How to (Really) Work from Home

IMG_1530The Coronavirus pandemic has drastically changed so much about our home and work lives. Because of the need for social distancing, many more people are working at home, some for the first time. While some excel in adapting to this new setting, others struggle to remain productive. My husband Eric began working remotely in 1998, well before it was so commonplace. Over twenty years of experience with remote work has given him valuable insights that can help those who are still settling into this new normal. For this article, I asked Eric some questions about how to work effectively from home. 

You started working from home before it was widely utilized. How and why did your remote work begin?

While we were living in Atlanta in 1998, Seattle-based RealNetworks offered me a job, but I didn’t want to live on the West Coast because of family ties in Kingsport. After telling them I wanted to work for them but didn’t want to live any further from Kingsport, they offered to let me work remotely, and I have been working remotely ever since then. I worked for RealNetworks from 1998-2013 and have worked for Groupon since 2013. 

What are your top strategies for productively working at home? 

  • The most important one in 22 years of remote work is to have a regular start time and end time every day. 
  • I’ve always insisted on a dedicated space for work. When our daughters were young, I worked in an office built into a detached garage. Being in a completely separate space was very helpful. Even now in a small loft apartment, I don’t just work from the kitchen table. I have a desk that’s specifically for work.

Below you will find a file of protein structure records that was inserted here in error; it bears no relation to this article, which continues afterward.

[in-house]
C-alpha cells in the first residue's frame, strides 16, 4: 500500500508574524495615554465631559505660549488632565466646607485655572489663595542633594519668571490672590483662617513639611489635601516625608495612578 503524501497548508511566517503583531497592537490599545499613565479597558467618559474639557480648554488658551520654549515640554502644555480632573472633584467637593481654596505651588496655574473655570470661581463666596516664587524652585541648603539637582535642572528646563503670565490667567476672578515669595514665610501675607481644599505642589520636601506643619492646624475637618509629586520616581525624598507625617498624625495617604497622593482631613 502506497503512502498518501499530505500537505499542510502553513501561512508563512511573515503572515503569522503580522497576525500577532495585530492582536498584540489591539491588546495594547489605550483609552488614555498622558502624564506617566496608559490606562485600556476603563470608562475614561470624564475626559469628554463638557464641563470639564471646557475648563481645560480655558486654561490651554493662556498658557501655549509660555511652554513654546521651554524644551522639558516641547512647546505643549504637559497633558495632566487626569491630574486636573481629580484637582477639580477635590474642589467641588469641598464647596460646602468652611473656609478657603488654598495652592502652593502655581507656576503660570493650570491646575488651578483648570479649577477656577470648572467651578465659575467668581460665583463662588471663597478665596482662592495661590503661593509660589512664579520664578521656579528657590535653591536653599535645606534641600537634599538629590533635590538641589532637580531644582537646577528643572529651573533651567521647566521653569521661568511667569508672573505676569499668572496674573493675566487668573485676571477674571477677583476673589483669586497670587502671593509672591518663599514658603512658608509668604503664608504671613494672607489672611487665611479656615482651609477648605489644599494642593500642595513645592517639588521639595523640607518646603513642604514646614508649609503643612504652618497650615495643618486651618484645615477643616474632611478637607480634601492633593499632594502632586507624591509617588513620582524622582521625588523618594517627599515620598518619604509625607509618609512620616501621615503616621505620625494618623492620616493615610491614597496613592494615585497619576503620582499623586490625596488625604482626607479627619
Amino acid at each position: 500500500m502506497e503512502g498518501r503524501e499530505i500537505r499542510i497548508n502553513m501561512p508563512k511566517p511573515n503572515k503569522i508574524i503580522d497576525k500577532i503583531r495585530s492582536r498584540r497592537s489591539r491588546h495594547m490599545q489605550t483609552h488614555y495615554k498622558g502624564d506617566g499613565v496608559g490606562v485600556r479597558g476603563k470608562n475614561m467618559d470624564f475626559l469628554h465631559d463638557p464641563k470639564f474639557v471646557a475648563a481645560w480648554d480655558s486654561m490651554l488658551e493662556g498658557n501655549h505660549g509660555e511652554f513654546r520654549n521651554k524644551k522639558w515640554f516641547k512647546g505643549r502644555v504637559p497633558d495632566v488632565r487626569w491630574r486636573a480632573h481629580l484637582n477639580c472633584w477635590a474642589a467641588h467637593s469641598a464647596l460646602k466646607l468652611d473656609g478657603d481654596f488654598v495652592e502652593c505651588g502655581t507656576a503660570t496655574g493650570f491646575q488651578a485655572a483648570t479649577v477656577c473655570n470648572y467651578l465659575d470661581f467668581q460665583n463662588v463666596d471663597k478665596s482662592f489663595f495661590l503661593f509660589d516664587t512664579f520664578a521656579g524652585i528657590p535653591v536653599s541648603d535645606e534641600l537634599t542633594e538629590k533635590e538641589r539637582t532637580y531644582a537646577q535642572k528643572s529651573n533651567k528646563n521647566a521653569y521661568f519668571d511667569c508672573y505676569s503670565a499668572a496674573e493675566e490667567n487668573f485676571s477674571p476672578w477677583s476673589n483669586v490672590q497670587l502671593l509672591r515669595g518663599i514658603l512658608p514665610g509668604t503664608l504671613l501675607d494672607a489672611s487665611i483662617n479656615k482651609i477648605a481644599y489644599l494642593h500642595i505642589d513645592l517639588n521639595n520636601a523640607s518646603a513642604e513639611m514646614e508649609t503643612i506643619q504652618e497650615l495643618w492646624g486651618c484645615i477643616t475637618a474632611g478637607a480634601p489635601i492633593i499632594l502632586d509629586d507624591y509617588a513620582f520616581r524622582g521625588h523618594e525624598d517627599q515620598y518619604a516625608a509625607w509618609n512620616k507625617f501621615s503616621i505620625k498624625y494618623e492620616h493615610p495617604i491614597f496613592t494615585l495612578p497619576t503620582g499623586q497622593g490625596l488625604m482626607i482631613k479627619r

• I always dress for work. Working at a tech company is fairly casual, so I don’t have to dress up. But I still dress as if I were going into the office.
  • I over communicate to my employer. For example, I have a worklog in a Google doc that I share with my manager. At any time, he can see what I’ve been working on every day. 

How has the practice of working remotely changed over the years? How has your own practice changed over the years?

  • The biggest change has been technology. I have so many more tools to stay in touch with my colleagues than when I started. 
  • When I first started, I decided to be very rigid with my schedule. I worked 8-5 and didn’t do anything else during those hours. Later I relaxed a little bit and would occasionally trade a few minutes of running an errand for a few minutes of extra work at the end of the day. 

What are your biggest distractions?

It’s easy to start reading the news and suddenly find that an hour has gone by, so I try not to open any news while I’m working. Of course social media like Facebook and Twitter are “weapons of mass distraction”, so I almost never open those while working. But really just the normal activities around the house are the biggest distraction – packages being delivered, laundry needing to get done, contractors dropping in for home repairs, travel planning, online shopping, etc. Really, my personal to do list is my biggest distraction. 

What do you see as the biggest advantages and disadvantages of working from home?